Where are our young athletes?" That was the question posed by hurdler Colin Jackson after Great Britain's mediocre medal tally at this summer's athletics world championships in Paris.
With a bit of luck, they will be seen in a television series currently being broadcast on Saturday evenings. BBC1's Born to Win aims to find two young athletes and set them on the path to possible international stardom.
They will have been chosen in trials of 5,000 British teenagers earlier in the year, and the series will culminate in a live broadcast of the final on November 1. In the run-up, a shortlist of 10 boys and 10 girls will compete in physical and mental tests in St Anton in Austria, where they have been flown for the series.
The BBC is trying to provide more than light entertainment for an early Saturday evening, by using the programme as a hook to encourage teenagers to get active. An activity pack and website from the BBC sports academy gives teachers the opportunity to help 11 to16-year-olds to see how they measure up against their contemporaries and international athletes such as Dwain Chambers and Denise Lewis. The key resource of the series is the "sports blueprint", a measure of skill and potential based on mental and physical tests carried out on the sports field or in the gym and then put on to the Born to Win website.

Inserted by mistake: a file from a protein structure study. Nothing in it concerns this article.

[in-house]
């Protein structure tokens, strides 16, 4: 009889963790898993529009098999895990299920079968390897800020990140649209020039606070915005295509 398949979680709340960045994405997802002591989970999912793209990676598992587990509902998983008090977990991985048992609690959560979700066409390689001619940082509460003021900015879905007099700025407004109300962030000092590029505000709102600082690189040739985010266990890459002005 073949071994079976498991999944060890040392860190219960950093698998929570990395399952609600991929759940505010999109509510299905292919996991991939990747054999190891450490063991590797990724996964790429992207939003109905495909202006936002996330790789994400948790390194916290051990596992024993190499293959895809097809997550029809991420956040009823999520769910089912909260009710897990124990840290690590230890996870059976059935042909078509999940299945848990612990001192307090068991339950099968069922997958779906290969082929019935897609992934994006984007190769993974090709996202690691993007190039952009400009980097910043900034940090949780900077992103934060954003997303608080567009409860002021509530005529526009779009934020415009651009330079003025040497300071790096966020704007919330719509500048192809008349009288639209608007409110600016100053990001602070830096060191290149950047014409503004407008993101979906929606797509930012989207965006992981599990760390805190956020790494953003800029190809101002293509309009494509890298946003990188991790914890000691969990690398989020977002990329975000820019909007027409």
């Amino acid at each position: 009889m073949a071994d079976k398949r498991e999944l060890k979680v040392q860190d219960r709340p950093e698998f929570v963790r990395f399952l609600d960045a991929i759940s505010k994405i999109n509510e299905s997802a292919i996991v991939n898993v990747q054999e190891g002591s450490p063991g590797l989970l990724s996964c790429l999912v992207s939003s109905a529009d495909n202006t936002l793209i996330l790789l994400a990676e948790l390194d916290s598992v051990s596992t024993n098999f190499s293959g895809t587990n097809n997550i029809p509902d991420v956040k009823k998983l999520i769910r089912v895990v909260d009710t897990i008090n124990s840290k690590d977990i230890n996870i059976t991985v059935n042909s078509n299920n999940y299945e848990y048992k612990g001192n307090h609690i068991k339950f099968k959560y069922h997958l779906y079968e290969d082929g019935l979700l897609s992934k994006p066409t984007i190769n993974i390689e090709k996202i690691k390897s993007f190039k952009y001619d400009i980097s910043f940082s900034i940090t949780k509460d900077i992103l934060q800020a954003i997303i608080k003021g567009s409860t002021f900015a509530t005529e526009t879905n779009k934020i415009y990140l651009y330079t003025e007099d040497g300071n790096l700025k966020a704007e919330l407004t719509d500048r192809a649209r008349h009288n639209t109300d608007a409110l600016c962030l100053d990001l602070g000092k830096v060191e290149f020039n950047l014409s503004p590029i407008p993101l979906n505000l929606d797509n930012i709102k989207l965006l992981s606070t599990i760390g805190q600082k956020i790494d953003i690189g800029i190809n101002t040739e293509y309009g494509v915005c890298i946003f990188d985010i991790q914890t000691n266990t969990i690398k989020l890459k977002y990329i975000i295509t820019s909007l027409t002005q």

The blueprints, designed by the department of Physical Education, Sport and Leisure Studies at the University of Edinburgh and the Youth Sport Trust, are based on six tests measuring strength, agility, speed, co-ordination, endurance and power using simple equipment such as measures, a stopwatch, cones and a bleep test tape. The mental test is a quickfire 21-point online questionnaire that highlights determination, self-motivation and patience, and gauges preferences for competitive, contact or team sports. The results (printable from the website) list 20 sports which might be of interest to the holder of each blueprint, and include rugby, distance running and yoga, with links and further information relating to each sport.
The website provides links to the BBC's sports academy material and the activity pack includes laminated sports "blueprint" physical tests, suggestions for PE, IT and science curricular links and a checklist for running a Born to Win sports day. The pack has been sent to all UK secondary schools.
Born to Win was partly inspired by a similar event in Australia several years ago. Huw Marks, learning executive for BBC Sport, says: "We hope the series will provide the motivation to participate in sport and help produce a broader base of athletes for the future."
The heads of 80 sports colleges have been consulted by the BBC on the project, which will also host about 100 special sports days at sports colleges around the UK this month.
BBC1, Saturdays 5.30-6.30pm, until November 1. For extra copies of the packEmail: firstname.lastname@example.org www.bbc.co.ukborntowin